1/ Trump discussed whether to grant pre-emptive pardons to Trump Jr., Eric Trump, Ivanka Trump, and Jared Kushner. While Trump Jr. was under investigation – but never charged – by Robert Mueller for his contacts with Russians offering damaging information on Hillary Clinton during the 2016 campaign, any potential criminal exposure of Eric Trump or Ivanka Trump is unclear. Kushner, meanwhile, omitted several contacts with Russians offering damaging information on Clinton during the campaign when he filled out a form for his White House security clearance. Trump has also discussed preemptively pardoning Rudy Giuliani. (New York Times / ABC News)

2/ The Justice Department is investigating a potential “bribery-for-pardon” scheme involving a large political contribution in exchange for a presidential pardon by the White House. Heavily redacted documents revealed that prosecutors were investigating whether two individuals approached senior White House officials as unregistered lobbyists and secretly lobbied or paid bribes to obtain a pardon for someone convicted of a federal crime. The documents also show that a lawyer for a federal convict had discussions with the White House Counsel’s Office about a pardon or commutation. The documents, however, do not name the individuals involved or Trump, and they do not indicate if any other White House officials had knowledge of the scheme. The status of the investigation is unclear. (New York Times / Washington Post / CNN / NBC News / Bloomberg / ABC News)

3/ A government watchdog group sued Trump, Jared Kushner, and the White House to prevent them from deleting official emails and WhatsApp messages before they can be archived. The Citizens for Responsibility and Ethics allege that Trump and his administration are violating the Presidential Records Act by failing to correctly preserve records of official government business. CREW and the other plaintiffs also say Trump has “planned or executed destruction” of records without notifying the archivist or Congress as required by law. (Axios / The Hill)

4/ Properties owned by the Trump Organization and the Kushner Companies profited from coronavirus pandemic relief programs, according to Paycheck Protection Program and Economic Injury Disaster loan data released by the Small Business Administration. Over 25 PPP loans, more than $3.65 million were given to businesses with addresses at Trump and Kushner real estate properties, who paid rent to those owners. Of those, 15 properties reported that they only kept one job, zero jobs or did not report a number at all. More than half of the money from the emergency fund for small businesses went to 5% of the recipients. (NBC News / Washington Post / New York Times)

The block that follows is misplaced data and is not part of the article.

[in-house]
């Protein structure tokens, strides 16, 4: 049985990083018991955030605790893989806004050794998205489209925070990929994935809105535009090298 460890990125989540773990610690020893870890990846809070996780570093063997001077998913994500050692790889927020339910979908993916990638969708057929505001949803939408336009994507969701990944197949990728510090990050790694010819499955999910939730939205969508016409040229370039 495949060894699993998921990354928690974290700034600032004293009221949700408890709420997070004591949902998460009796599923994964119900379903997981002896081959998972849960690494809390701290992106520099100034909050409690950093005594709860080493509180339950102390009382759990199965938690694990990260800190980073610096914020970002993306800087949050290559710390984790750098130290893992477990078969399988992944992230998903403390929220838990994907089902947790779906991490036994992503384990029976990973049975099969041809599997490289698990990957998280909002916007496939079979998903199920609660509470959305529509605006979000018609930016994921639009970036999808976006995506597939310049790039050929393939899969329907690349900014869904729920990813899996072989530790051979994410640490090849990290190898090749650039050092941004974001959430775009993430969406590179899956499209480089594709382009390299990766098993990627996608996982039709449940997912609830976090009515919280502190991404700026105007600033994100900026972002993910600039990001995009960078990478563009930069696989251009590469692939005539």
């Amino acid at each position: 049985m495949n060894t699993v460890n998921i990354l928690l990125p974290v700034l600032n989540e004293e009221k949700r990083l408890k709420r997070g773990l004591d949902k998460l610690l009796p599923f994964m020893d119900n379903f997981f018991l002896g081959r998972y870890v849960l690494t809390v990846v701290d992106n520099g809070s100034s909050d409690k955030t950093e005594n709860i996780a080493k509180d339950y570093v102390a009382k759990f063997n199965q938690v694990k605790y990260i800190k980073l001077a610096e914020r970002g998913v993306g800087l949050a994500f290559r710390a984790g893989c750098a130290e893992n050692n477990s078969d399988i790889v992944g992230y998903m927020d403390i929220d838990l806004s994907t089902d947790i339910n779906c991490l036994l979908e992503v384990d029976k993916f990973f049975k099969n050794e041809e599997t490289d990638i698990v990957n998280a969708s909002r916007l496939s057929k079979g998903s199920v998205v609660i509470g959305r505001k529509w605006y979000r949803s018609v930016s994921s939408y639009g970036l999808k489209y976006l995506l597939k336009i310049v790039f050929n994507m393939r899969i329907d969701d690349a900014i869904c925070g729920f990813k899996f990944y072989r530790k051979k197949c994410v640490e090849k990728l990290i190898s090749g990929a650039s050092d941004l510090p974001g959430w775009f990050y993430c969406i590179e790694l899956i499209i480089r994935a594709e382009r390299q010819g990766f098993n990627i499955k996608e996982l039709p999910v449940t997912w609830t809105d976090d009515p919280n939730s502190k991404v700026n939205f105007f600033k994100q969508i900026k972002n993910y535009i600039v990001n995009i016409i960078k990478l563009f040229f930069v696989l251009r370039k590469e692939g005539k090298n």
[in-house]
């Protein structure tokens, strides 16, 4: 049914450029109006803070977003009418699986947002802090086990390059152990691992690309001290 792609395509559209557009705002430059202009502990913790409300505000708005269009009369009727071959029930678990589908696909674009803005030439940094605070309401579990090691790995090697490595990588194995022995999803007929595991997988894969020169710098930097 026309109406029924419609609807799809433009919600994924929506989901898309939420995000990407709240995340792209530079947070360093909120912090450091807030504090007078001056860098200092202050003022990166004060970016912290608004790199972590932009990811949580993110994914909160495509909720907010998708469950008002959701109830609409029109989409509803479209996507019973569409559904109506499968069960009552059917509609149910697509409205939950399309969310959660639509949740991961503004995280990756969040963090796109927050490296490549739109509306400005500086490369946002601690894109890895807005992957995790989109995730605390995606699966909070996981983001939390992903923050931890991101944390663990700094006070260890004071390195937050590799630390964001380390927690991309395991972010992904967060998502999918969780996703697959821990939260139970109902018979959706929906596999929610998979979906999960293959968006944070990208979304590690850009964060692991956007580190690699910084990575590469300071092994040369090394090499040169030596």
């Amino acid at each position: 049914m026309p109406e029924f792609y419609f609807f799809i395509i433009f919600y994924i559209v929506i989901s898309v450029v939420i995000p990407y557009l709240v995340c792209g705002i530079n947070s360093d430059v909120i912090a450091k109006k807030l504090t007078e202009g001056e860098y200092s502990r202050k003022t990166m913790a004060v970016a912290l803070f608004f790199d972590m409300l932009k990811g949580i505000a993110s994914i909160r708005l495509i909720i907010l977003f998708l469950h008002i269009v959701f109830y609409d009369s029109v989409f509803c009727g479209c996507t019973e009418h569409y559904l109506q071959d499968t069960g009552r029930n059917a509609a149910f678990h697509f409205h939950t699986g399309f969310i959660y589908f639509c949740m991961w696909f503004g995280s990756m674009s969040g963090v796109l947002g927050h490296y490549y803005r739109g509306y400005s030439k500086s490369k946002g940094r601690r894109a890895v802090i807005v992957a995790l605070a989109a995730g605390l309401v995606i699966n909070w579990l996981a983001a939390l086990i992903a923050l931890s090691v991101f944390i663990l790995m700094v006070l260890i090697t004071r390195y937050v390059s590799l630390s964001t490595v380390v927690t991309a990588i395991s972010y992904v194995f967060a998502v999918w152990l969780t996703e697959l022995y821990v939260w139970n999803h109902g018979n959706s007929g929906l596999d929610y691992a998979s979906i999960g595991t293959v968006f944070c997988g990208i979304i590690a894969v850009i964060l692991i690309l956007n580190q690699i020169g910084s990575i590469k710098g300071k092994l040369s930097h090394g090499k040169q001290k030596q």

5/ The director of the CDC warned that this winter may be “the most difficult time in the public health history of this nation.” Dr. Robert Redfield predicted that “December and January and February are going to be rough times” and the total deaths from COVID-19 could reach “close to 450,000” by February unless a large percentage of Americans embrace social distancing and mitigation strategies, like mask wearing. The number of COVID-19 patients in U.S. hospitals is at an all-time high and the U.S. has averaged 161,448 new cases daily over the last week – about 2.5 times the July peak. The White House coronavirus task force, meanwhile, warned that “we are in a very dangerous place” and “the COVID risk to all Americans is at a historic high.” (New York Times / CNN)

6/ The CDC shortened its 14-day coronavirus quarantine guidance in an effort to boost compliance because Americans are bad at this. Instead of a 14-day quarantine, the CDC now recommends that potential exposure warrants a quarantine of 10 or seven days, depending on a person’s test results and symptoms. Those who lack symptoms can stop quarantining after 10 days or seven days with a negative COVID-19 test. “Reducing the length of quarantine may make it easier for people to take this critical public health action by reducing the economic hardship associated with a longer period, especially if they cannot work during that time,” Dr. Henry Walke, the CDC’s incident manager for its COVID-19 response, said. CDC officials also announced new guidance for traveling: If you’re planning a trip, you should get tested one to three days in advance and then be tested again three to five days after returning. (NPR / Washington Post / NBC News / New York Times / Bloomberg / Politico)

7/ White House Chief of Staff Mark Meadows summoned FDA commissioner Stephen Hahn to the West Wing to explain why the agency hasn’t approve the Pfizer coronavirus vaccine. Pfizer applied for emergency clearance on Nov. 20, and the FDA is scheduled meet on Dec. 10 to discuss the request for authorization. Before the meeting, Hahn said that his agency was balancing speed with making “an appropriate decision.” Following the meeting, Hahn said the agency has “all hands on deck” and is “working day and night, and on the weekends” to evaluate and approve multiple coronavirus vaccines for emergency use authorization. (Axios / CNBC / ABC News)

8/ Trump threatened to veto an annual defense bill authorizing nearly $1 trillion in military spending unless Congress repeals a federal law that gives online companies broad legal protections for the content on their platforms. Section 230 is considered one of the Web’s foundational laws because it spares sites and services from being held liable for the content posted by their users. Trump previously threatened to veto the same defense bill over his opposition to provisions that would rename military bases honoring Confederate commanders. Top Republicans and Democrats, however, plan to ignore Trump’s demand. (Washington Post / Wall Street Journal / Politico)